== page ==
Engage

The Pursue Your Passion experience aims to bring to life the lessons learned in the Educate session through a number of fun and engaging activities.

 
 

 

SPORT

Many brain areas are engaged during sport. For example, the brain stem controls breathing and heart rate and the cerebellum, thalamus, basal ganglia, and frontal lobe work together to control balance, coordination, movement, reaction time, and decision-making. Any detrimental effects caused by cannabis use would impact your ability to perform & enjoy the activities you love.

I think the frontal lobe is the most important part of the brain! I love playing sports and if that is going to be affected by cannabis then I probably won’t touch the stuff.
— Olivia, 15
 
Woman on climbing wall

Objective

Participants should be able to identify the need for a diverse range of core functions when they participate in the sports and activities they love. They should now be aware that the use of cannabis can affect those core functions, meaning their ability to enjoy the activities they love can be hampered.

Bring it to life

To bring the messaging to life, you should look to engage participants in a sporting activity that demonstrates the need for control, balance, coordination, movement, reaction time and decision making. This could include:

  • Basketball - Setup cones and challenge youth to log their best time dribbling the ball to a point and back, or have youth go head to head to see who wins.

  • Soccer - Goal challenge, setup balls in 5 different locations and give youth the opportunity see how many goals they can score from the various positions.

  • Bike Slalom - Setup a slalom course for youth to ride a bike through and log a team.

 

 

MUSIC

Producing and listening to music triggers the release of the "feel-good" chemical, dopamine, within the brain's frontal-temporal lobes and decreases the stress-causing hormone, cortisol.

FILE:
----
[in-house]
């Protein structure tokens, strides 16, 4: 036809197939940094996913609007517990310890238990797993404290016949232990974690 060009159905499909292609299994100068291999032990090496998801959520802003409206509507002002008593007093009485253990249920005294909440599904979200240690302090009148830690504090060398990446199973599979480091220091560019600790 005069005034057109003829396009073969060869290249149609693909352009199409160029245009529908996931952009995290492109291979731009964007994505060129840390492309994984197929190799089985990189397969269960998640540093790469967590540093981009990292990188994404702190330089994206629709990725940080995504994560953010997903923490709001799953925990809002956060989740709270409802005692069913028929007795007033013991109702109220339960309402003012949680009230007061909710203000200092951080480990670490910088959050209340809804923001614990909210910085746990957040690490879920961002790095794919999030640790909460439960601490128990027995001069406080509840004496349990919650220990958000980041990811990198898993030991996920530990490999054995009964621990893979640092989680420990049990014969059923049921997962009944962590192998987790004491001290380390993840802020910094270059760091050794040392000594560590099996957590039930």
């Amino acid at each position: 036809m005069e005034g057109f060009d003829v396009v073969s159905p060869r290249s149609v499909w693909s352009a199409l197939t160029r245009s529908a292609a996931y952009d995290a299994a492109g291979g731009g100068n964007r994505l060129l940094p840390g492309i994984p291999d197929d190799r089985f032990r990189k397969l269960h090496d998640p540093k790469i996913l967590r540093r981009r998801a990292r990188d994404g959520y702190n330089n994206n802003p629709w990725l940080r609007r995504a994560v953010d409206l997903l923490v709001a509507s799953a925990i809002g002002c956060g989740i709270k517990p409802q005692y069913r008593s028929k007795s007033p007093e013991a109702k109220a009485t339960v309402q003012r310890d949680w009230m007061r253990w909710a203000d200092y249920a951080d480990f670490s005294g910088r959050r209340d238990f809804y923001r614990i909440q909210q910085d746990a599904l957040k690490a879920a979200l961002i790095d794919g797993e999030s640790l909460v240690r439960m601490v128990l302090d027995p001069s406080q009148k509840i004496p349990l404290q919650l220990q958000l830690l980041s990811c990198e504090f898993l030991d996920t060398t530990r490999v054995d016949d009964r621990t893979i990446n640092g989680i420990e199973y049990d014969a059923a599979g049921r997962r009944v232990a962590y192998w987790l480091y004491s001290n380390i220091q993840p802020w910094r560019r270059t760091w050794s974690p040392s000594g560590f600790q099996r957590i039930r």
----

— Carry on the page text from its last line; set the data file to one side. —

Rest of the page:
Cannabis can affect thinking and concentration (frontal lobe), mood (frontal lobe, amygdala), memory (hippocampus) and alertness (hypothalamus) which can all affect one's ability to create (and be creative).

When I play music or sports, I knew it made me feel great because exercise and art are good for you. However, I didn’t know that there are chemical reactions that happen in your brain! I had heard the word dopamine but never made the connection until now.
— Anna, 14
 
Male student using sonic table

Objective

Participants should recognize that listening or producing music can create dopamine in the brain and decrease the stress-causing hormone cortisol. This can be pointed out as they smile and laugh or experience positive feelings throughout the activity.

Bring it to life

To bring the messaging to life, you should look to engage participants in a musical activity that demonstrates the feel-good effects that producing or listening to music can have. This activity could include:

  • Show & Play - Participants bring in their favourite track and explain how it makes them feel when they hear it.

  • DIY Percussion - Participants work together to use everyday objects to create their own percussion instruments.

  • Typatone - The act of writing has always been an art. Now, it can also be an act of music. Each letter you type corresponds to a specific musical note putting a new spin to your composition.

 

 

ART

Viewing and creating art triggers the release of the "feel-good" chemical, dopamine, within the brain's frontal-temporal lobes and decreases the stress-causing hormone, cortisol.

Cannabis can affect thinking and concentration (frontal lobe), mood (frontal lobe, amygdala), memory (hippocampus) and alertness (hypothalamus) which can all impact one's ability to create (and be creative).

When it was mentioned I was smiling while I used the Graffiti Wall, the stuff about dopamine suddenly made sense. That was really cool.
— Joseph, 15
Woman using digital graffiti experience

Objective

Participants should recognize that creating or viewing art can create dopamine in the brain and decrease the stress-causing hormone cortisol. This can be pointed out as they smile and laugh or experience positive feelings throughout the activity.

Bring it to life

To bring the messaging to life, engage participants in an art activity that demonstrates the feel-good effects that viewing or creating art can have. This activity could include:

  • Weavesilk - A web based interactive art experience that allows users to create colourful digital images.

  • 2 minute challenge - Every participant is challenged to draw a particular object in under 2 minutes.

  • What is art? - Demonstrate the huge scope of "Art" whether that be: visual art, applied art, performing art.

 

 
 

explore great ideas to #pursueyourpassion